This book, released in 2019, came highly recommended through the INCOSE Systems and Software Integration Working Group (SaSI WG). Richard Fairley, the author, shares his deep expertise and experience developing what he calls Software Enabled Systems (SESs). He continues by pointing out that most systems developed today fall into the category of a SES.

What kept me glued to this book was the logical and clear descriptions of the roles and responsibilities of Systems Engineers (SE), Physical Systems Engineers (PhSE), Software Systems (SwSE) Engineers and Software Engineers. He explains why these engineering domains oftentimes don’t understand the context and challenges addressed by adjacent domains. He goes on to suggest how these engineering domains can work toward common understandings that can result in improved results. As a systems and software business owner, you can imagine how this discussion caught my attention.

The book does a great job at providing references to the essential systems and software standards, guides, handbooks and wikis available to practicing engineers today. These include the two guideposts: ISO/IEC/IEEE standard 15288: Systems and software engineering – System life cycle processes; and ISO/IEC/IEEE standard 12207: Systems and software engineering – Software life cycle processes. However, the book provides a tremendous set of extended resources that systems and software engineers can use to improve competency, understand engineering context, and integrate systems and software concepts to make better systems.

Part II of the book puts systems and software engineering of SESs together into processes. The book proposes an Integrated-Iterative-Incremental (I3) system development model and walks the reader through an easy to follow vehicle simulator example. What strikes me as a reader is the logical progression of engineering tasks that fall into the category of “needs to be done” but when, where and why we do it is explained in the I3 system development model. Underlying it all is the common denominator of engineers accomplishing what was promised to their customers/stakeholders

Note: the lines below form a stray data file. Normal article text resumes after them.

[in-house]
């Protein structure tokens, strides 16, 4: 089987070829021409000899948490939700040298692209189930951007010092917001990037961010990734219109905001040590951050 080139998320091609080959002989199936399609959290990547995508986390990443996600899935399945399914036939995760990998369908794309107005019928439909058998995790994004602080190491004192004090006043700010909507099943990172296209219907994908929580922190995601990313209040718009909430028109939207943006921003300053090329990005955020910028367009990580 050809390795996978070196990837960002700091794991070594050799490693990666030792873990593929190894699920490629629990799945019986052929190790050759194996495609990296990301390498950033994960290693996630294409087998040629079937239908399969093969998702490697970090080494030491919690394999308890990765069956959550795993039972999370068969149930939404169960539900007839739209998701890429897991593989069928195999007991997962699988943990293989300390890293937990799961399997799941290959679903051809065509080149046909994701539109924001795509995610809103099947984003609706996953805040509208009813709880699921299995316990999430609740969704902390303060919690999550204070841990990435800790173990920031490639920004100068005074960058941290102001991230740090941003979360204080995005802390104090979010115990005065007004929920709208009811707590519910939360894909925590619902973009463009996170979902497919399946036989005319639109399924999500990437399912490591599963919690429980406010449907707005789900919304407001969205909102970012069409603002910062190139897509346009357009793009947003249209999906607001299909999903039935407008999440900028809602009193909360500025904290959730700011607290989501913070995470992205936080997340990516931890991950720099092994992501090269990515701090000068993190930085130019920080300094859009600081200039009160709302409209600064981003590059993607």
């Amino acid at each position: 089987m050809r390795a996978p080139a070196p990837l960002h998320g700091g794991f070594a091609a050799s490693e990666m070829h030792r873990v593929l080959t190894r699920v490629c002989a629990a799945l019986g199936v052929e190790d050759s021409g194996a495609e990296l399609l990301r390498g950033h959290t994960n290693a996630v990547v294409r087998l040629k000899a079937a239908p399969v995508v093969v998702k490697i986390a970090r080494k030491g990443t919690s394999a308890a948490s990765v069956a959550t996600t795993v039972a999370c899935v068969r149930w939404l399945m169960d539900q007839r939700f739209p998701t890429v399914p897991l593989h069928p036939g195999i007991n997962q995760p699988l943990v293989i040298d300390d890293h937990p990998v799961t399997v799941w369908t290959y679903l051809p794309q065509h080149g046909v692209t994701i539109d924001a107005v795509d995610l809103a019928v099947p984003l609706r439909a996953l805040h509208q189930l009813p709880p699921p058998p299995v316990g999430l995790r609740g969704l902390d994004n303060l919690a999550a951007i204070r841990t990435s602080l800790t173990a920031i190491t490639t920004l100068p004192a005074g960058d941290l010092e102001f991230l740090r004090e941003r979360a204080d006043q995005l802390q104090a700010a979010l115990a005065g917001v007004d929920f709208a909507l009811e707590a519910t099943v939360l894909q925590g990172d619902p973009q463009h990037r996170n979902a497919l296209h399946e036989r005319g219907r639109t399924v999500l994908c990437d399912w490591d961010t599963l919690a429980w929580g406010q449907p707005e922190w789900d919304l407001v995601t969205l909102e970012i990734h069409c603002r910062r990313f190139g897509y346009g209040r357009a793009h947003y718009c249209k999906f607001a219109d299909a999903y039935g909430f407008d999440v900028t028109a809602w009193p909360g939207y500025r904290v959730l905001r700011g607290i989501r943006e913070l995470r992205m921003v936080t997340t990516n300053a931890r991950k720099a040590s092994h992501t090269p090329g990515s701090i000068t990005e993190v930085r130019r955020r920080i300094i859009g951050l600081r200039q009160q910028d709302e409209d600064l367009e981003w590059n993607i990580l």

Part III of the book, Technical Management of Systems Engineering, which I’m just getting into, is likely the best part of the book. I am anticipating this based on the content and quality of Parts I and II. As practitioners, we know management is a competency many of us did not learn and develop in school, but have had to learn in practice. I’m certain this part has gens I won’t want to miss.

Mr. Fairley has produced a brilliant piece of work. He has shared the lessons of a lifetime and career developing SESs. He has done an exceptional (best I’ve seen) job bringing two disciplines together in an easy to read and follow text. Get a copy today (Click here) and Thank You to Richard for putting this much needed work together for all.